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Connecticut Senator Chris Dodd is addressing criticism that he knowingly accepted favorable terms on his two home mortgages. None of the talking heads revealed the terms, but the NY Times published the following:

Mr. Dodd said that he was a longtime customer of Countrywide and refinanced the mortgages on his homes in 2003 after shopping for the best deal. Ultimately, he obtained a five-year adjustable rate loan at 4.25 percent for his house in Washington and a 10-year adjustable rate loan at 4.5 percent for his house in East Haddam, Conn.

Rates were pretty low in 2003. I used to have the software to look up Countrywide’s rate sheet archive, but I no longer do. Here is what I know. Adjustable loans have lower introductory rates than 30 year fixed. We refinanced our home in December 2003 with a 3 year adjustable at 4.25%. A 5 year adjustable would have been higher, and a 10 year higher still. There is a slew of commentary about this, but few facts on the actual details of the mortgages. 

 Mortgage News Daily has some details.

The three men were alleged to be participants in a special program for “friends” of Mozilo that awarded discounts and waived fees for those friends. Portfolio, citing internal Countrywide documents, said that the company made two loans to Dodd in 2003, shaving three-eights of a point off of a $506,000 loan to refinance a townhouse in Washington. The discount saved Dodd about $2,000 in interest payment. A second loan to refinance a house in Connecticut was written at a quarter point off the going rate, saving the Senator about $700 a year.

Since anyone can pay down their rate about a quarter of a percentage point by paying a point up front, Dodd was not charged about $7500 for the Washington Townhouse, and perhaps paid $2-3000 less for his Connecticut home. That is roughly $10,000 which would have been rolled into the closing costs. He saved roughly $200 per month on his combined payments.

Is this a horrible scandal? No. Niether Dodd nor Countrywide grafted millions from the public in this deal, nor are there millions in unmarked bills in the senator’s basement freezer. Countrywide probably just wholesaled the loans, which, in industry terms, means that Mr. Dodd got the “par” rate at no profit or loss to the company.  

How aware the Senator was of the deal he was getting is debatable. Despite the popular myth that democrats are more like us working stiffs, Dodd is the son of a US senator and has been in Washington since 1975. He probably lives in lala land about the mundane details of life. That said, Washington is  tough town and he has won the war of attrition through eight elections and over 30 years in office. A guy on the senate banking committee ought to know how to cover his tush. This isn’t a free bottle of wine at a restaurant on his anniversary.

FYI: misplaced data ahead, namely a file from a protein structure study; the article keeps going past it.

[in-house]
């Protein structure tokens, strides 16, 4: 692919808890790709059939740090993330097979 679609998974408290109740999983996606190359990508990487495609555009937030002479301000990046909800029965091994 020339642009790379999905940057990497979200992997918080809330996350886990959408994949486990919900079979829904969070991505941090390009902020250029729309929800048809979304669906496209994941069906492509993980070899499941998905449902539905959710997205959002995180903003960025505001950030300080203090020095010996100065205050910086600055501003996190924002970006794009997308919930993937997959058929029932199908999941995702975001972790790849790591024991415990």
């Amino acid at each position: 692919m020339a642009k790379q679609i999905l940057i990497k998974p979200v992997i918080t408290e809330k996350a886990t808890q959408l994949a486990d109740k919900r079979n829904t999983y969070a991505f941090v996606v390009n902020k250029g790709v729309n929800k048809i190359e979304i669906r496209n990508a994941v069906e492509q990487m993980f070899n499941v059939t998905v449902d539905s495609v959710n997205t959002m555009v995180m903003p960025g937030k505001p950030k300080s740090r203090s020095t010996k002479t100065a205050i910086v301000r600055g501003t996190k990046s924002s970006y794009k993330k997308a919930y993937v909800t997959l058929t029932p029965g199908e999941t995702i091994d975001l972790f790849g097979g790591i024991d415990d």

So, for about $10,000 which could have been rolled into the loans for a total of about $40 per month, Senator Chris Dodd is very embarrassed. 

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262

…mortgage companies have “imploded” since late 2006.

The resulting credit crunch has made the pool of buyers even smaller. This, coupled with the rising inventory of distress sales, short sales and bank owned foreclosures has suppressed prices enormously.

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In light of my earlier post framing the FHA loan program as part of the solution to an industry recovery, the NY Times is reporting that the program has lost $4.6 billion. The article does not say if it was in the past 12 months or in 2007. It doesn’t matter. The problem is not the program itself.

Brian D. Montgomery, the F.H.A. commissioner, attributed the unanticipated losses primarily to the agency’s seller-financed down payment mortgage program, which has suffered from high delinquency and foreclosure rates in recent years.

In other words, legalized fraud. If I were selling you a home and I funneled you a 3% down payment in an undocumented side deal, I would be a criminal. But if we were to funnel the money through a “nonprofit,” it would be kosher. But the result would be the same: the borrowers would have no skins in the game so to speak, and the default rate would be far higher.

The lesson is clear. 100% financing, zero down, or whatever nomenclature you choose to use, causes more harm than good. People who do not have their own money in the deal do not have enough at stake. To put it another way, if you have no money for even a 3% down payment, you have no business buying a house. The FHA, therefore, is right to drop this practice post haste.

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This is a commentary that I submitted to the Journal News recently that they have not (yet) published.

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With the problems facing the real estate and mortgage industries, I look to the Oval Office to be the catalyst in the recovery of the nation going forward. I am not referring to President Bush, nor am I referring to the hypothetical Presidents McCain, Obama, or Clinton.

 

The president who will make the biggest difference in solving the current crisis is Franklin Delano Roosevelt.

 

It is hard to conceive that a free market, right leaning capitalist who abhors government bureaucracy like myself would invoke FDR. However, a realist with a rudimentary understanding of what makes our industry work will understand.